What is scoliosis?
Mention the word Scoliosis and for most of us it summons up images of painfully distorted posture, rigid back braces, and the worse case scenario of surgical bracing with metal rods and hardware. Most of us probably remember being checked for Scoliosis as children during a school screening or during a regular physical exam.
Doctor’s most commonly make a diagnosis of Scoliosis via Adams Test (visual examination of the spine while the patient bends forward) and measurement of the Cobb angle on spinal X-Rays. Scoliosis is diagnosed when an abnormal lateral (sideways) curvature of the spine is present and greater than ten degrees (Cobb angle X-ray measurement). The impact of Scoliosis ranges from asymptomatic mild postural changes in the curves of our spine to more symptomatic and painfully stressed curvatures. Severe Scoliosis may lead to medical complications and sometimes requires bracing and surgical interventions.
How does Scoliosis happen?
The most common diagnostic categories of Scoliosis are idiopathic vs. congenital. An idiopathic origin implies that the cause is not readily identifiable or explainable while congenital causes typically originate with a malformed bone or vertebra of the spinal column. While Scoliosis does appear to run in families it is not considered a genetic disorder. A third type of Scoliosis is referred to as Neuromuscular and is believed to develop as a secondary symptom to some specific neurological diseases. Scoliosis is also often categorized chronologically as infantile, juvenile, adolescent, and adult based upon the time of diagnosis.
How do you fix Scoliosis?
Unfortunately there is not a known “cure” for Scoliosis. Traditionally treatment based on the medical model has focused on observational management (wait and see) for worsening of measured curvatures and prescribed bracing and surgery for management with mixed results at best.
Physical Therapy and Chiropractic have traditionally offered manipulation and corrective exercise based care plans that focus on maintaining spinal mobility and core muscle strength in order to slow down progression and relieve symptoms.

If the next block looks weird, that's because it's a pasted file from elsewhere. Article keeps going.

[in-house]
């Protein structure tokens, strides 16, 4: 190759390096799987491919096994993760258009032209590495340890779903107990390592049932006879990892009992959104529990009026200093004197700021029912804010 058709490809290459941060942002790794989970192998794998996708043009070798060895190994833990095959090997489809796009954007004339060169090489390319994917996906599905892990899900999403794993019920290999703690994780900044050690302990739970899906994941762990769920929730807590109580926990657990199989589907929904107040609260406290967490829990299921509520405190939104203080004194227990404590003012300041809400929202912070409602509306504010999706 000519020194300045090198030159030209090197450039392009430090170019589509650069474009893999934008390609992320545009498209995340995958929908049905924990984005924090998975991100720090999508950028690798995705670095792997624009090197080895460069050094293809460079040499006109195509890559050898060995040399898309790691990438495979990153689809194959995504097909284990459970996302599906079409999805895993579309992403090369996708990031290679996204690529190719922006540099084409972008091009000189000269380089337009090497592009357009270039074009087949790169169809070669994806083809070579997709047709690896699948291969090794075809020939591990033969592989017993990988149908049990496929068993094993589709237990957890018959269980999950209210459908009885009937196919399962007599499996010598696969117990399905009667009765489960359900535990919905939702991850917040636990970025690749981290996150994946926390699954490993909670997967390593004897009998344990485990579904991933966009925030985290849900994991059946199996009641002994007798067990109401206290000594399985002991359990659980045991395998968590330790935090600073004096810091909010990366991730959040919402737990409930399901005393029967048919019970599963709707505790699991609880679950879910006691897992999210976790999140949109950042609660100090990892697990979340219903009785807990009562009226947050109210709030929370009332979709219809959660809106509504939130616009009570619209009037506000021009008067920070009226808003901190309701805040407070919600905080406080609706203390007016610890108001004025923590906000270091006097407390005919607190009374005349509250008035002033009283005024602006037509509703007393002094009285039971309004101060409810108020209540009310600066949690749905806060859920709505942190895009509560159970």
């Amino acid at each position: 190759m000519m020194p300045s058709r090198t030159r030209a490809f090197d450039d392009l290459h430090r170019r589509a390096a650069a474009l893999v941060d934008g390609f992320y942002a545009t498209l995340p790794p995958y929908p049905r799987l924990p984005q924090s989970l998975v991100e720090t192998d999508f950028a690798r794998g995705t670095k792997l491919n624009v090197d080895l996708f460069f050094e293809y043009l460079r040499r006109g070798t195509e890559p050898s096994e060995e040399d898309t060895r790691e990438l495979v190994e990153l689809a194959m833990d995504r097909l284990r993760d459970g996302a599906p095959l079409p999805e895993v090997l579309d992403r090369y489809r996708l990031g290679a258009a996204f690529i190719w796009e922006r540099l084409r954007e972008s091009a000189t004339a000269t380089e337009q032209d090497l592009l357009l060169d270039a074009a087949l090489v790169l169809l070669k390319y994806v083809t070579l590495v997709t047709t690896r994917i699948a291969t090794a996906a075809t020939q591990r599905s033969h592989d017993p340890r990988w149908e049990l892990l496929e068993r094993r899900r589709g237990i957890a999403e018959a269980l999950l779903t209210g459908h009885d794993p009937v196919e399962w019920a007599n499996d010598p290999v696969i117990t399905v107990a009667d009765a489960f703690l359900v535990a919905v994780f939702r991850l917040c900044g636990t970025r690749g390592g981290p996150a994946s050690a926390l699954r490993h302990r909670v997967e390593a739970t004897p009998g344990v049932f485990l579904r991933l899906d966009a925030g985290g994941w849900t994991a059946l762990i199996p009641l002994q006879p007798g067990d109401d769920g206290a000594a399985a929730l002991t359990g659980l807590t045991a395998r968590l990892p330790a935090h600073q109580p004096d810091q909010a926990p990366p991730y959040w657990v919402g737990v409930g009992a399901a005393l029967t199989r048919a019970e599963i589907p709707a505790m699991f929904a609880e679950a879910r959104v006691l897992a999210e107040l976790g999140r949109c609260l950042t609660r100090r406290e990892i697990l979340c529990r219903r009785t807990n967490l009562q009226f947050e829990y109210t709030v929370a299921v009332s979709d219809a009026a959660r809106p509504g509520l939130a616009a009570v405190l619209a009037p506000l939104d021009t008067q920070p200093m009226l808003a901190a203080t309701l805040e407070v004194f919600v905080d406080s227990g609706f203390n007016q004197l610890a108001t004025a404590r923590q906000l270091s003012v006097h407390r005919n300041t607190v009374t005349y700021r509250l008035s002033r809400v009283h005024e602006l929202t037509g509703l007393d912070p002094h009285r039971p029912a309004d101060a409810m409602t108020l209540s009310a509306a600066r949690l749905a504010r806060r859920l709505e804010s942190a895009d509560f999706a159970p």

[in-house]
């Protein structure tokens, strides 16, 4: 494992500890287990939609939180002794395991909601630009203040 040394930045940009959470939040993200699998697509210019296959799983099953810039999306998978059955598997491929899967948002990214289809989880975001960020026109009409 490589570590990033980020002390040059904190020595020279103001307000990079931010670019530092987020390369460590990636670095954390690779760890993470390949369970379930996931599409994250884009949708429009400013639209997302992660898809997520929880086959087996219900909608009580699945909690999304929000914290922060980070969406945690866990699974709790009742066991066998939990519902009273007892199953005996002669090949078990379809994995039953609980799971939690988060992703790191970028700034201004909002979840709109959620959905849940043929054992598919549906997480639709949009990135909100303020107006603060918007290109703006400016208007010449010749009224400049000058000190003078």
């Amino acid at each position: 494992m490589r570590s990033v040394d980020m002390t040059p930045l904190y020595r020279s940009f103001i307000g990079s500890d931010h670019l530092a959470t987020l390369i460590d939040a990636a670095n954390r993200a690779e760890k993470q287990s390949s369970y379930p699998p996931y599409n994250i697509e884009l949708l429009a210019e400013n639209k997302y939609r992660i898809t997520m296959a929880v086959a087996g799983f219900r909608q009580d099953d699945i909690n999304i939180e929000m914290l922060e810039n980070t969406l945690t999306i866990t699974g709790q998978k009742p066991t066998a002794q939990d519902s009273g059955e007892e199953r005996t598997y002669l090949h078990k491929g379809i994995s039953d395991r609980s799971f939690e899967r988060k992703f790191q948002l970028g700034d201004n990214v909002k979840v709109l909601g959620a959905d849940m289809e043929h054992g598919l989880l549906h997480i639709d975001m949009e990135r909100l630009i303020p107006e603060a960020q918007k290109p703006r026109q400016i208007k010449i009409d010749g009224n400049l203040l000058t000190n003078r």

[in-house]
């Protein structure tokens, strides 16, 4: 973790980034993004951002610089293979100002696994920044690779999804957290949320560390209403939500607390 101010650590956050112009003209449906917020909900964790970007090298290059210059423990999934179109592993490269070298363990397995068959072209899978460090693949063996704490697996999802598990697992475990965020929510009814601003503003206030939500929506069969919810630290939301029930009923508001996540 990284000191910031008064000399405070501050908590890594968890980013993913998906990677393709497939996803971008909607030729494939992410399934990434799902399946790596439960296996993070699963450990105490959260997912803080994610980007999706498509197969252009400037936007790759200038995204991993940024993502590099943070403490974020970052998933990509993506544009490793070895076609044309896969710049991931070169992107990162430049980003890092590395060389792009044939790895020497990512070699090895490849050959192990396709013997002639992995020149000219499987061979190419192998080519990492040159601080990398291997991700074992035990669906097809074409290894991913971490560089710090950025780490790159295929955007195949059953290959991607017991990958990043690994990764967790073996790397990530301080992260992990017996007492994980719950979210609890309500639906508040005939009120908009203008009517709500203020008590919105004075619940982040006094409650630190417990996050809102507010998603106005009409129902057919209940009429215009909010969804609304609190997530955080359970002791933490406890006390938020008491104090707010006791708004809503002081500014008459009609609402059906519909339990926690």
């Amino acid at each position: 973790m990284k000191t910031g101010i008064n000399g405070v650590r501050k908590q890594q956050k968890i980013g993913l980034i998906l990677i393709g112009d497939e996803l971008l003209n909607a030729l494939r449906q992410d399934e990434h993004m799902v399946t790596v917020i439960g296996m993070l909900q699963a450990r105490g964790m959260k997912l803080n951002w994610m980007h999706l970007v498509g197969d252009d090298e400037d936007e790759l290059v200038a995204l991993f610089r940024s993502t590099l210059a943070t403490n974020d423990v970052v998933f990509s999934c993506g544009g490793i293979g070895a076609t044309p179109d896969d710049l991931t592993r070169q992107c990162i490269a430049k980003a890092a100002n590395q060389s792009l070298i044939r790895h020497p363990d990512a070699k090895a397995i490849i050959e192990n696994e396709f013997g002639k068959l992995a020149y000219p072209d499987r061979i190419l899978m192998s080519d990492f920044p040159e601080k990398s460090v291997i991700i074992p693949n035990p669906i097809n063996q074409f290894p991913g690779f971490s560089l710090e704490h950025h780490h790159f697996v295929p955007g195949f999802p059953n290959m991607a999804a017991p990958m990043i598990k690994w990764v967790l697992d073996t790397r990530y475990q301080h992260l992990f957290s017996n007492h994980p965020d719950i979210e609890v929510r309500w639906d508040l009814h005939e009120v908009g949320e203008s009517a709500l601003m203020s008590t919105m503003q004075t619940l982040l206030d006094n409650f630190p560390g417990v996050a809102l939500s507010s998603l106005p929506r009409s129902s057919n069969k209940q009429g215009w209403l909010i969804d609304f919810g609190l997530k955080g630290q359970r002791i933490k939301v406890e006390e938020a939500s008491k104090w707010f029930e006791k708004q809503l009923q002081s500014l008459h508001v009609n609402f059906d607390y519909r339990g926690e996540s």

It is important to note that the traditional measurement of Scoliosis through the Cobb angle is a two dimensional measurement of the angle of one vertebra to another. The spinal column functions three dimensionally and therefore many practitioners believe that traditional methods of treatment based on a two dimensional measurement are inherently limited. That being said, many patients report symptomatic relief and improved posture from Physical Therapy and Chiropractic treatment models.
The Pettibon Technique and Chiropractic Biophysics are two specialized forms of care that have demonstrated success in reducing/normalizing scoliotic curvatures and demonstrate objective improvement via pre and post treatment x-ray measurement of abnormal curvatures.
The CLEAR Institute is a more recent group of practitioners that are emphasizing a three dimensional treatment approach to treatment of Scoliosis utilizing Physical Therapy and Chiropractic techniques in a structured and labor intensive approach.
Where should you start if you suspect you or a family member is developing Scoliosis?
The best place to start is with an evaluation from a Doctor of Physical Therapy or Chiropractic. A physical exam and Scoliosis series X-Rays (if clinically indicated) will provide the foundation for a proper diagnosis and treatment plan. If indicated the practitioner can subsequently refer you to the appropriate specialist.
Can you prevent Scoliosis?
This is a challenging question to answer due to the complex and difficult to identify causes of many cases of Scoliosis. The most proactive approach to prevention is to obtain a thorough evaluation and begin a course of conservative care if development of Scoliosis is suspected.